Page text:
The government’s likely intervention in the auto industry—announced in a tentative agreement reached this weekend between the White House and Congress—calls for vigorous, honest debate about whether and on what terms the auto companies should be provided government assistance. Unfortunately, the debate has been hijacked by the untrue vitriol of conservative ideologues pushing their pre-existing political agenda to attack workers and their unions. These false charges deflect attention from the real, substantive conversation that the public deserves about the costs and benefits of action, and avoids any discussion of executive compensation or management’s accountability for their business decisions.
Clearly, action is needed. The collapse of the U.S. auto industry would reduce tax revenue by $150 billion per year, according to one estimate, and it would put 3 million American jobs at risk in an economy that has already shed nearly 2 million jobs this year. These severe consequences, in addition to the national security concerns of losing our manufacturing base, the potential to transform the U.S. auto industry into an alternative energy leader, and the need to be consistent and not apply a double standard to the auto industry and the financial sector, make government intervention—on the right terms—the right thing to do.
It is crucial, given the gravity of the consequences, that the conversation move beyond the conservatives’ petty, misleading charges to a more honest discussion of the facts. The truth is the United Auto Workers, or UAW, is not primarily responsible for the current state of the auto industry. Rather, they have been a reasonable, productive partner in the industry’s efforts to restructure.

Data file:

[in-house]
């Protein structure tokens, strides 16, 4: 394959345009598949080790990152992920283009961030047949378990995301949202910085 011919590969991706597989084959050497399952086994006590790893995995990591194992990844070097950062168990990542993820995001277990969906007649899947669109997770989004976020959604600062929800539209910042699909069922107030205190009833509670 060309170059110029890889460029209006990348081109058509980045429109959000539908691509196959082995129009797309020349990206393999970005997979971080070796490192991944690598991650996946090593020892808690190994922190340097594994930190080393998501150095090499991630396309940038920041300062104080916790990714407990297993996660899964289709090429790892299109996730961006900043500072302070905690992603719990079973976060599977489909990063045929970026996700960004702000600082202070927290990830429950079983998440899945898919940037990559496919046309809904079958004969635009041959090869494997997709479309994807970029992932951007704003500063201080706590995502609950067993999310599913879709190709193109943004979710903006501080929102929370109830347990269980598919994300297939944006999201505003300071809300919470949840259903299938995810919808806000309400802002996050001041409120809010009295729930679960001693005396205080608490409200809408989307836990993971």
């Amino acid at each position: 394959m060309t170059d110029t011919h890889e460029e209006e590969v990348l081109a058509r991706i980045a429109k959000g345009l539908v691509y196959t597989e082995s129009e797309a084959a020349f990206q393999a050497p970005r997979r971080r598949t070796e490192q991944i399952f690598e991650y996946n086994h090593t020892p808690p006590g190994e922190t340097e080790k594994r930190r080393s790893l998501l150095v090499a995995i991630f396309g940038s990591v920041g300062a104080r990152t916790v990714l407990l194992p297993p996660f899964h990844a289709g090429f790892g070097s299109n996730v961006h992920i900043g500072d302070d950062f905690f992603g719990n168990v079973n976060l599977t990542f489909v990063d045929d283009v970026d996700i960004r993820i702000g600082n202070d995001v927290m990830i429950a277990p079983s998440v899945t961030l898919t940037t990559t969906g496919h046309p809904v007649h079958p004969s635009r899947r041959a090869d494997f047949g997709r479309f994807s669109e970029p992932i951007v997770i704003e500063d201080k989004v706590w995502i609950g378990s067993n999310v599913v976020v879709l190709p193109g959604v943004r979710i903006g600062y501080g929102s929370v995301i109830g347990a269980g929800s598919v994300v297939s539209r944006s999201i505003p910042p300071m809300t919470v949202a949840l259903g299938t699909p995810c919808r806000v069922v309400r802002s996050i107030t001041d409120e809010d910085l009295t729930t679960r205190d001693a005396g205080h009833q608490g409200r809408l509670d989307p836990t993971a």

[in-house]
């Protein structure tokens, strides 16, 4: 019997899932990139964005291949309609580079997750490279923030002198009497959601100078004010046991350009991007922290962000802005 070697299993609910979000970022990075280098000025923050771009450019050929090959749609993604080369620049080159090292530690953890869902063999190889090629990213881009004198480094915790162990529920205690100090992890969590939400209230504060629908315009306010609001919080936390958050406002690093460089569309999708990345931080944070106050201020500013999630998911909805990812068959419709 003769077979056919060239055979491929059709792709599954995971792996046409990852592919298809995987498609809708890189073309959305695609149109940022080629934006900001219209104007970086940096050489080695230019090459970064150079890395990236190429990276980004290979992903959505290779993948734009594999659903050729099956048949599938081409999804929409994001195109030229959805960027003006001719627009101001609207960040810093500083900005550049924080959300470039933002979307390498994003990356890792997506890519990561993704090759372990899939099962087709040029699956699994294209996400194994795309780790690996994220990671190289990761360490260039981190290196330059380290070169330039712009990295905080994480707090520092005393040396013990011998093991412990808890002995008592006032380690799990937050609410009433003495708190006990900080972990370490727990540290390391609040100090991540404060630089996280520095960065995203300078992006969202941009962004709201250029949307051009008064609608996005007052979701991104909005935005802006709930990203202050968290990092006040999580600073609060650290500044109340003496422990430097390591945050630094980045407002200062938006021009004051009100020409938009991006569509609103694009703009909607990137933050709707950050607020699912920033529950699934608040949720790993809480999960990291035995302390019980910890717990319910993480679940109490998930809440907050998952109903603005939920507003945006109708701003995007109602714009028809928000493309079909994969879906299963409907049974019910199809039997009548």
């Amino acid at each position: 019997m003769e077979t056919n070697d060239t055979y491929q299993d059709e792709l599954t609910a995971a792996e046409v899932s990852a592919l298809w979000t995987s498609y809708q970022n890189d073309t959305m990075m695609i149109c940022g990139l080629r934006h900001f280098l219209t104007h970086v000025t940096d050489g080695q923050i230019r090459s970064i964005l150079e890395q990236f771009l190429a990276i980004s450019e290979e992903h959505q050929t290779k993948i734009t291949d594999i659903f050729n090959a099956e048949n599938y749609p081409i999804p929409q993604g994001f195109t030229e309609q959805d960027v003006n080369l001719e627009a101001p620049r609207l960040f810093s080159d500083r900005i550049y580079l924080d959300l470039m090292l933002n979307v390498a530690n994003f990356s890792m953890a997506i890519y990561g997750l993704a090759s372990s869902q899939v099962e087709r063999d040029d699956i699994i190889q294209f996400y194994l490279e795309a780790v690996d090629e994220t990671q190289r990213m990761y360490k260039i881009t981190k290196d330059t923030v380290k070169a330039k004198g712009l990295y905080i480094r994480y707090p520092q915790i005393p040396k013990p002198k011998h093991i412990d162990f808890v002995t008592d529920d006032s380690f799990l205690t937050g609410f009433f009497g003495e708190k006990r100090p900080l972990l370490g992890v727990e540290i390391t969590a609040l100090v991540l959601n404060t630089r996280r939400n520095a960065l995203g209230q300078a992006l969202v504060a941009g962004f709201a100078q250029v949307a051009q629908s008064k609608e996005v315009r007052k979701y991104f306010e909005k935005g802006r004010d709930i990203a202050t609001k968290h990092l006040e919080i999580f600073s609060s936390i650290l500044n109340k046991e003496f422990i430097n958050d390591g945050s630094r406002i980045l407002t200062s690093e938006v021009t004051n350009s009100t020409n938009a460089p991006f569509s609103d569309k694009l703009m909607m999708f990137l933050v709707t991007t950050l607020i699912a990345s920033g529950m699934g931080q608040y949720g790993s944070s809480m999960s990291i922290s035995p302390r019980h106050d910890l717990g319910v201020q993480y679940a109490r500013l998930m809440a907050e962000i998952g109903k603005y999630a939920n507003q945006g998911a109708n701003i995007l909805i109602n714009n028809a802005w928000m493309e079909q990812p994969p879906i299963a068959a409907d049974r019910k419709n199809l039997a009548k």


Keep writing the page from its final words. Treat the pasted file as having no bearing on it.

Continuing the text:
UAW has already made sweeping concessions
Contract negotiations between the Big Three and the UAW occurred most recently in 2007, during which the union agreed to drastic reductions in its members’ benefits. On salaries, the union approved the creation of a two-tiered wage structure, allowing management to pay newly hired workers just less than half of the current average workers’ wages. The UAW accepted a reduction in the cost of living adjustment, or COLA escalation, an elimination of base wage increases, and an elimination of hundreds of skilled trades job classifications, another move intended to reduce workers’ pay.
On retiree health care benefits, the UAW agreed to assume responsibility for the management of a newly created trust fund, the Voluntary Employee Benefit Association, or VEBA, which is scheduled to take over retiree health care obligations in 2010. The Big Three agreed to endow the fund (which they have yet to do); in return, all retiree health care liabilities, for both current and retired workers, would be removed from the companies’ books. As a result of these changes, General Motors is expected to save $3 billion annually while Ford is expected to save $2 billion annually.